Oct 212020

The Doorman doesn’t have a whole lot new to offer in the thriller genre as it is filled with plenty of clichés, but I still found it relatively entertaining even if the material isn’t anything unique.



The Doorman

Genre(s): Suspense/Thriller, Crime
Lionsgate | R – 97 min. – $21.99 | October 13, 2020

Date Published: 10/20/2020 | Author: The Movieman

Director: Ryûhei Kitamura
Writer(s): Matthew McAllester, Gregory Williams (story), Lior Chefetz, Joe Swanson, Devon Rose (written by)
Cast: Ruby Rose, Jean Reno, Angel Hennie, Rupert Evans, Julian Feder, Louis Mandylor, Dan Southworth, Hideaki Itô, David Sakurai, Kíla Lord Cassidy

Features: Featurette
Slip Cover: Yes
Digital Copy: Yes
Formats Included: Blu-ray
Number of Discs: 1

Audio: English (Dolby TrueHD 5.1)
Video: 1080p/Widescreen 2.39
Subtitles: English SDH, French, Spanish
Disc Size: 24.94 GB
Total Bitrate: 29.13 Mbps
Codecs: MPEG-4 AVC
Region(s): A

Lionsgate provided me with a free copy of the Blu-ray I reviewed in this Blog Post.
The opinions I share are my own.


Plot Synopsis: A former Marine (RUBY ROSE) turned doorman at a luxury New York City high-rise must outsmart and battle a group of art thieves and their ruthless leader (JEAN RENO) – while struggling to protect her sister’s family. As the thieves become increasingly desperate and violent, the doorman calls upon her deadly fighting skills to end the showdown.

Quick Hit Review: Generally speaking, I like Ruby Rose. She’s not the strongest actress around and her skills at leading a feature film are questionable (one of the many reasons Batwoman faltered), however given the right material, she can excel. With The Doorman she does give a fine performance with a character who is minimally fleshed out, but it’s her fight skills, in combination with her stunt person, where the film does at least moderately work. That said, if you didn’t care for her as an actress, doubt this movie will change your mind.

Adding to the cast is Jean Reno, reminding us that while a bit, not meaning to be mean, plumper compared to his heyday in the 1990s, is still alive and relatively well. Not a whole lot going on with his character, he’s not especially intimidating so never really perceived him as a great threat (in fact his right-hand henchman is certainly nastier) but it’s always nice to see him in a decent sized role.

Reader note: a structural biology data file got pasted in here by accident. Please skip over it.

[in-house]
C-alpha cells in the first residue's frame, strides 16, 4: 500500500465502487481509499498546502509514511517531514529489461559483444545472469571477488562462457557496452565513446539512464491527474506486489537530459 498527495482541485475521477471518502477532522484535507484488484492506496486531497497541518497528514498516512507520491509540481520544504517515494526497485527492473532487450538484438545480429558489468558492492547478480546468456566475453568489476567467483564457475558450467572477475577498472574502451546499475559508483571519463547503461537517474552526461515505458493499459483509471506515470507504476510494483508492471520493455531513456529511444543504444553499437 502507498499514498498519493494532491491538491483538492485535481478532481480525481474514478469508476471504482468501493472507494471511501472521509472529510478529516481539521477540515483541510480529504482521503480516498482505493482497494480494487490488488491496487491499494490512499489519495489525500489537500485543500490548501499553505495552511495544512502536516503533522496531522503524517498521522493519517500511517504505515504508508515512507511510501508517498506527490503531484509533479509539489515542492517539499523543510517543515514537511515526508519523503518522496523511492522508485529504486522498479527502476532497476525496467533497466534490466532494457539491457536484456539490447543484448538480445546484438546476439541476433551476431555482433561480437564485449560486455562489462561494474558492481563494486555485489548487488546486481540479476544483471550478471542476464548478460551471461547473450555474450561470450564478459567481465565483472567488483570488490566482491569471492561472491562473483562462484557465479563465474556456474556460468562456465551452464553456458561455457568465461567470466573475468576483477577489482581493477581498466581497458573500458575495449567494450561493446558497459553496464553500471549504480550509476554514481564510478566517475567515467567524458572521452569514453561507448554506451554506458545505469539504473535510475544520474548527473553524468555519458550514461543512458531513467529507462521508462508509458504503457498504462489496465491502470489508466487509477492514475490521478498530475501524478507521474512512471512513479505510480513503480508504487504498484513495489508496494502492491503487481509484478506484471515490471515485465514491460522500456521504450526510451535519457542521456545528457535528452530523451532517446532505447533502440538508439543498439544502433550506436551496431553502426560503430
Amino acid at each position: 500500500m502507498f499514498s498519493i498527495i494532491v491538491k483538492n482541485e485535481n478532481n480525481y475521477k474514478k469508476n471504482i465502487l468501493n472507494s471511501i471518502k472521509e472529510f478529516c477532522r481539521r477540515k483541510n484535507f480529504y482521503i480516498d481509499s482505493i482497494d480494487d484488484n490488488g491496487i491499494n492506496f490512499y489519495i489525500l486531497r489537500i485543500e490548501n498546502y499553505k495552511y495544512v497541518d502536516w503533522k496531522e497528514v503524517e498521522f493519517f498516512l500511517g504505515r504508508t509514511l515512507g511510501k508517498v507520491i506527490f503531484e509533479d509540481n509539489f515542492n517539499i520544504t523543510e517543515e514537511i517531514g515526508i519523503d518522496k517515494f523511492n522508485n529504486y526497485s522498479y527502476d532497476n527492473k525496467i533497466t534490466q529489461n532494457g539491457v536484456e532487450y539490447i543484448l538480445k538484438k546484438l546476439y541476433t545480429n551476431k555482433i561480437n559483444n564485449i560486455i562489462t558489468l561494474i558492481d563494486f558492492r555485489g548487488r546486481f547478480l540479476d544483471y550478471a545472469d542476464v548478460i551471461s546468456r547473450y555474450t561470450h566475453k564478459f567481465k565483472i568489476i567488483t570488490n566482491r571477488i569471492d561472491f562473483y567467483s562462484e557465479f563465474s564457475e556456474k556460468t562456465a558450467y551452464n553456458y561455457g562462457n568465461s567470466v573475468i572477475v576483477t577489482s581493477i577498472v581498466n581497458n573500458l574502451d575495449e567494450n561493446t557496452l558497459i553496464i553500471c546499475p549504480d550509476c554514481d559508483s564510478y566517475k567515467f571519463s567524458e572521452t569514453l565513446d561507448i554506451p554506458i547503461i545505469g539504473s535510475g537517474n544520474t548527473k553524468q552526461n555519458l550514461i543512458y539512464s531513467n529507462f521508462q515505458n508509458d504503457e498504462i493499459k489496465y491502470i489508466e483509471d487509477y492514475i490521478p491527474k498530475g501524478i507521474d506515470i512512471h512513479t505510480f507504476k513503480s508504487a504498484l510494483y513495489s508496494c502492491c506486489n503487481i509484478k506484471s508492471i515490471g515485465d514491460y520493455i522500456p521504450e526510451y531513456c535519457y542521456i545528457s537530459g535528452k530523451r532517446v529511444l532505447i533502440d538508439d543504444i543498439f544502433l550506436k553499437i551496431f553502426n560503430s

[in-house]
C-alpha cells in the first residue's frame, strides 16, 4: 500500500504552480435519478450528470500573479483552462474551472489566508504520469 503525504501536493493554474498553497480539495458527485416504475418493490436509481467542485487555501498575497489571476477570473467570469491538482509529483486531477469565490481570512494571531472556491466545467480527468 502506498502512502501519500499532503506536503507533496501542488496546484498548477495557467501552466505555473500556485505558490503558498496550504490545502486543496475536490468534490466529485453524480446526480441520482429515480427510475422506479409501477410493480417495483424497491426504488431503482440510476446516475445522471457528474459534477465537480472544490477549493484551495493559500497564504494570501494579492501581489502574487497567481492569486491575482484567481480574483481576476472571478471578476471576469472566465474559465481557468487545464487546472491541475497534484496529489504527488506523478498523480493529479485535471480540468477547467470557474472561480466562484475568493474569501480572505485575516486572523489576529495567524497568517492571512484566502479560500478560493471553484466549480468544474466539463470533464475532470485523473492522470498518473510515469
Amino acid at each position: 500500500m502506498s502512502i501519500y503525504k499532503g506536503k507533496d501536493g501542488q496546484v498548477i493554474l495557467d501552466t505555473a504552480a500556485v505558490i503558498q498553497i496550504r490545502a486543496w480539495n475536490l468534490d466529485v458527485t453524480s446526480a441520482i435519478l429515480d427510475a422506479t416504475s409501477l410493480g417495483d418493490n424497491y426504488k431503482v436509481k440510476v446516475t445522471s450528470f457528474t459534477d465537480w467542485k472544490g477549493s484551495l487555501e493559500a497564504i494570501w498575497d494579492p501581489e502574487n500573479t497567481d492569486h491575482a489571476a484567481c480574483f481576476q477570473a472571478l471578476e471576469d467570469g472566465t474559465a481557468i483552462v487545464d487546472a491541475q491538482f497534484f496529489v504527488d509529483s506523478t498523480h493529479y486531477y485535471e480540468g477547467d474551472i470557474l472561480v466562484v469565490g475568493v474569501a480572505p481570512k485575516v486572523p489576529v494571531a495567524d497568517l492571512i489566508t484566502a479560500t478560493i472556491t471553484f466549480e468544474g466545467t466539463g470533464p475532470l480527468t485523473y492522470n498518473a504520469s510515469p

Everything else about The Doorman is standard action-thriller affair, filled with clichés and is rather predictable in many spots. That being said, I still was relatively entertained and fine as a 95-minute time-waster, the kind of film that will probably land on TNT or whatever with minimal edits. In any case, as I said, I do like Ruby Rose and although she doesn’t quite shine and I believe she is better served in a supporting role, but still holds her own well enough for the material. At best I would say this might be worth a rental, however keep your expectations in check.

The Doorman was directed by Ryûhei Kitamura whose credits include The Midnight Meat Train and No One Lives with a script (including story writing) by no less than five writers, two of which marking their debuts.



This release comes with a glossy slip cover and inside is a redemption code for the Digital HD copy. The only item included is In Service of Others: Reflections of the Cast (12:13) behind-the-scenes featurette.


VIDEO – 4½/5

Lionsgate releases The Doorman onto Blu-ray where the film is shown with a 2.39 widescreen aspect ratio and a 1080p high-definition transfer. For the most part this is a pleasant looking picture, detail is sharp and nicely defined especially for the close-ups and there is a good balance of bright colors while inside the apartment while black levels are deep in the darkly-lit locations.

AUDIO – 4¼/5

The disc includes a Dolby TrueHD 5.1. It’s a pretty standard lossless track but efficient; dialogue comes across with good clarity and there is some modest depth for the action and fight sequences. There’s nothing especially outstanding here however it’s still decent enough for a light action-thriller.


OVERALL – 2¾/5

The Doorman doesn’t have a whole lot new to offer in the thriller genre as it is filled with plenty of clichés, but I still found it relatively entertaining even if the material isn’t anything unique. I did like Ruby Rose here even if she’s not the strongest actress while Jean Reno is nice to see but not an entirely effective villain.



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